'Bad science, wrong info' root of Dengvaxia problem – health experts

MANILA, Philippines – Health experts said the root cause of the dengue vaccine problem is “bad science,” saying former president Benigno Aquino III could not be blamed if he was fed the wrong information.

Antonio Dans, an epidemiologist at the Philippine General Hospital (PGH), said the warning that there could be negative effects on patients with no previous dengue flu was “initially ignored” and was only recognized later on.

“In my own opinion, the whole problem started with bad science. In our opinion, that’s the root of the problem. And that bad science, there were already signals of harm in seronegative patients. And it was ignored initially and it led to the delayed recognition of that harm. And then we were led to patients who were uninformed,” said Dans, also a scientist at the National Academy of Science and Technology (NAST).

“It's an issue whtether patients had previous dengue that signal was ignored The WHO [World Health Organization] was a victim of that bad science. The DOH [Department of Health] was a victim of bad science,” he added.

Senator Francis Pangilinan then asked Dans if he meant that bad science, which was “put together by scientists and not politicians,” won the debate in the scientific community.

Dans answered in the affirmative and suggested that the Food and Drug Administration be removed from DOH supervision for legitimate checks and balances.

“Because there was no adequate policy between politics and science… The FDA should not be under the Department of Health and should be a separate institution independent of the DOH,” he said.

Dr Anthony Leachon, a health reform advocate and independent director at the Philippine Health Insurance Corporation (PhilHealth), said Aquino could not be blamed for being fed the wrong information arising from “bad science.”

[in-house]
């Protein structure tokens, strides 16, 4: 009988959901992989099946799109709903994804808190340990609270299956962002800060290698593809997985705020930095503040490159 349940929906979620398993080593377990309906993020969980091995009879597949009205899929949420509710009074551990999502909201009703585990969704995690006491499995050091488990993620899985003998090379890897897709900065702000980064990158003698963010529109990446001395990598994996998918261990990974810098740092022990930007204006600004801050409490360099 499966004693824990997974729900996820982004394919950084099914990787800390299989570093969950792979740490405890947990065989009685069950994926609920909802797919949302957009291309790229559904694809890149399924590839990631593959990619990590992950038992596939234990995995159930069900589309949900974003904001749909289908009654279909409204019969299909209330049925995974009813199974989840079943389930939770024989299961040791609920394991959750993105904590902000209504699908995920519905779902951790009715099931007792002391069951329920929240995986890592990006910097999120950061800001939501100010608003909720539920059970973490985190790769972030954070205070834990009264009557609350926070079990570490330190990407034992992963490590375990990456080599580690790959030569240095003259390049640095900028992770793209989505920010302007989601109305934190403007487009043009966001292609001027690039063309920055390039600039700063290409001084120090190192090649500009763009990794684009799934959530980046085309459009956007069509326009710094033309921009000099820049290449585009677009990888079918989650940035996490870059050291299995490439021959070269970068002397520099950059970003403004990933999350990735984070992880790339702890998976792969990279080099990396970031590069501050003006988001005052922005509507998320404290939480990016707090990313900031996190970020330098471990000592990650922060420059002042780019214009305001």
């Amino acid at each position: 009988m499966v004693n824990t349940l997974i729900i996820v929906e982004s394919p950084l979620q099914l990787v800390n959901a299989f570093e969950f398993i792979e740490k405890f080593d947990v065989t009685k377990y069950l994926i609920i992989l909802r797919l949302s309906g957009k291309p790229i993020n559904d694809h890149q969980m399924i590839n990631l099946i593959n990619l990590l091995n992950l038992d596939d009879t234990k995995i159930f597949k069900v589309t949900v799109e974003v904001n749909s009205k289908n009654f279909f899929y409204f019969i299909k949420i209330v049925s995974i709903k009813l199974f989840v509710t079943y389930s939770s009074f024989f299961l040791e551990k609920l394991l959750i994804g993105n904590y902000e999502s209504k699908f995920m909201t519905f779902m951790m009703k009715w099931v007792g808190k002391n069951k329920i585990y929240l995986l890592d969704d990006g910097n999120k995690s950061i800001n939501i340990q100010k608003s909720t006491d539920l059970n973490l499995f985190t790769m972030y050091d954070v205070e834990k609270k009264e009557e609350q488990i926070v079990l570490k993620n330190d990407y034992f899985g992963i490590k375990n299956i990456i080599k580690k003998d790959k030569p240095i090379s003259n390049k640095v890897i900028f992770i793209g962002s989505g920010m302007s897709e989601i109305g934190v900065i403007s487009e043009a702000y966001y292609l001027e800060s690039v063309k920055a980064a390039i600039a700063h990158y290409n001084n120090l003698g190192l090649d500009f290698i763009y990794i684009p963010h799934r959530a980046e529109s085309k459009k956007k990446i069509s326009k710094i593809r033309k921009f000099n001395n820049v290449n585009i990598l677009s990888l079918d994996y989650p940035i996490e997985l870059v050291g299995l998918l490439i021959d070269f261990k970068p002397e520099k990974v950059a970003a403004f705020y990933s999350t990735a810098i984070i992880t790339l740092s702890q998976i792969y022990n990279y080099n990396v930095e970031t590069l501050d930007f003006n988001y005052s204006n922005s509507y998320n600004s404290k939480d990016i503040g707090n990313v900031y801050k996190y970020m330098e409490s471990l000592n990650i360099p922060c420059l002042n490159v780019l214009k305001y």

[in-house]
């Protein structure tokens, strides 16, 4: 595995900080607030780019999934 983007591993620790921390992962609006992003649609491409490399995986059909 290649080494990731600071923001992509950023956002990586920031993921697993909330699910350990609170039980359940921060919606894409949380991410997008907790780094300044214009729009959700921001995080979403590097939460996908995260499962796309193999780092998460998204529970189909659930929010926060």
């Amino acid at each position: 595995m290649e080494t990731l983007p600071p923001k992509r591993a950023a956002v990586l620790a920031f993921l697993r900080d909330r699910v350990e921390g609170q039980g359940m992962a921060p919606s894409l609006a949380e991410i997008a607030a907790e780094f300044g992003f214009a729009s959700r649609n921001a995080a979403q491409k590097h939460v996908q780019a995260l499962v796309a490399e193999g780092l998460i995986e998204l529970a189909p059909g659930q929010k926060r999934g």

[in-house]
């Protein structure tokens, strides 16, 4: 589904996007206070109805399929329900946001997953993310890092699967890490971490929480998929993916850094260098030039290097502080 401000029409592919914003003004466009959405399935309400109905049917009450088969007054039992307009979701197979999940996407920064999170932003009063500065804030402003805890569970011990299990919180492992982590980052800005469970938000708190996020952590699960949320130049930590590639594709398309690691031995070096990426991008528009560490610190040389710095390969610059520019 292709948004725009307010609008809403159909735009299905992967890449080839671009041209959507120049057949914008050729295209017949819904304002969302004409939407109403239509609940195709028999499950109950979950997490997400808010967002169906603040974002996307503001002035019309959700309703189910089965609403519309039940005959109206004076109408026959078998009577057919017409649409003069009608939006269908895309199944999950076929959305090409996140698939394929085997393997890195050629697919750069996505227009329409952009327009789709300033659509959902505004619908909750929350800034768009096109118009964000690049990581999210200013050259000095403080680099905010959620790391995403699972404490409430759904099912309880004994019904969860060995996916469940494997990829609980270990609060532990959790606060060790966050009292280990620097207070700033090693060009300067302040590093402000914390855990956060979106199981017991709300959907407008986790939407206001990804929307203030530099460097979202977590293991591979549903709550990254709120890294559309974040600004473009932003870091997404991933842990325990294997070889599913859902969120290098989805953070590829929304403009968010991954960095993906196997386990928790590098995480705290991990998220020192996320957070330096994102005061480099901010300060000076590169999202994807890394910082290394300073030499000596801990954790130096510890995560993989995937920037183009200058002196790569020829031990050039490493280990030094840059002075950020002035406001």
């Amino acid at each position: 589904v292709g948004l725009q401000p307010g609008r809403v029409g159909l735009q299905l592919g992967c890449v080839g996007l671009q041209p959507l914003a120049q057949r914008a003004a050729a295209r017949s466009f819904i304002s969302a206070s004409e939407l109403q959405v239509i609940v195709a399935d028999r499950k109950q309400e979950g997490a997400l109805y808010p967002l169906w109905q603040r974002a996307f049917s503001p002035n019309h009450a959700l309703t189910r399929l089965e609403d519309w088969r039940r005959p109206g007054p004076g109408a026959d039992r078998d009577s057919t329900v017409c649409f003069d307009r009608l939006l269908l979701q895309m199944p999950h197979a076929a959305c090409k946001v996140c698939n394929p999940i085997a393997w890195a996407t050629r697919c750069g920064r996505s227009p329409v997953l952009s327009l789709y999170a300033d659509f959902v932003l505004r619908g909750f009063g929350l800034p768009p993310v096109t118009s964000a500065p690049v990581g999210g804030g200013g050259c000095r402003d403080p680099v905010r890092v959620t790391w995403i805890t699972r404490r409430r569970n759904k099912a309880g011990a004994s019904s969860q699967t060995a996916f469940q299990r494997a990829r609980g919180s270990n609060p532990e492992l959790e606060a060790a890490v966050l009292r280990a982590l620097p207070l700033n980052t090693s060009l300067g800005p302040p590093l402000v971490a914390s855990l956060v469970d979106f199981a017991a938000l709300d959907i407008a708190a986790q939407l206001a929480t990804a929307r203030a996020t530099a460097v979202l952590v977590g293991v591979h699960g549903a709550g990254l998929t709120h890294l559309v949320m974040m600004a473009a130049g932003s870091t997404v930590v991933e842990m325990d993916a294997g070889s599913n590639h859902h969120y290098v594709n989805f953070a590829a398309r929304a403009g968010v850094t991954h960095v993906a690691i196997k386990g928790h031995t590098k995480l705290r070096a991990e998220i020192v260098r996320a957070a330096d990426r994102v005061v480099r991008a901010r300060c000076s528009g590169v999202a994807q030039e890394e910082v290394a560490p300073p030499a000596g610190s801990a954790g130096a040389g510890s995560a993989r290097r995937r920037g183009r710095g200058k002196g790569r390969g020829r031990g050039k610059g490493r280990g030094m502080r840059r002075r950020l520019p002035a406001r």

“If the bad science or wrong information has been fed to the president, how can you blame the president if the president was fed with bad science or wrong info? Or even the WHO or even [former health] secretary [Janette] Garin? The problem is that when the matter was brought to president, he thought there was sense of urgency,” Leachon said.

“So you cannot mix your science and your health with politics, but it all started with deceptive or wrong information sir,” he added.

Err in the side of caution

Senate blue ribbon committee chair Richard Gordon then cited the case of Singapore where they only advised the use of the dengue vaccine for private use. He said the Philippines, unlike its neighbor, immediately conducted mass vaccination program.

Health Secretary Francisco Duque III said had there been no mass vaccination or a clear doctor-patient relationship, monitoring would have been easier.

Duque said he would rather be conservative and choose to side with caution.

“if this is used with a physician-patient relationship, monitoring may be clear and the surveillance is better because it’s more perosnal… In other words natutukan mo (you got too focus on patients),” he said.

“I've always subscribed to this principle: to err on the side of caution. Magkamali man ako basta ang pagkakamali ko nasa panig ng kaligtasan (Even if you make a mistake, you're on the safe side). I would have been more conservative,” he added. 

Aquino, who faced the Senate probe on Thursday, said no one advised him against Dengvaxia.

It was under his administration when then-DOH chief Garin launched the program in the said 3 regions in April 2016, despite public health experts warning that the implementation was “too” rushed.

The Formulary Executive Council, the panel of top Filiipino doctors, lawyers, and economists tasked to identify the drugs the government can use and buy, never recommended the mass use Dengvaxia. (READ: Mass use of dengue vaccine had no backing of DOH medical experts)

The FEC only recommended a “localized” implementation and a “staged” procurement, because studies at the time have not proven Dengvaxia was completely safe to use and cost-effective for the government. – Rappler.com

Camille Elemia

Camille Elemia is Rappler's lead reporter for media, disinformation, and democracy. She won an ILO award in 2017. She received the prestigious Fulbright-Hubert Humphrey fellowship in 2019, allowing her to further study media and politics in the US. Email camille.elemia@rappler.com

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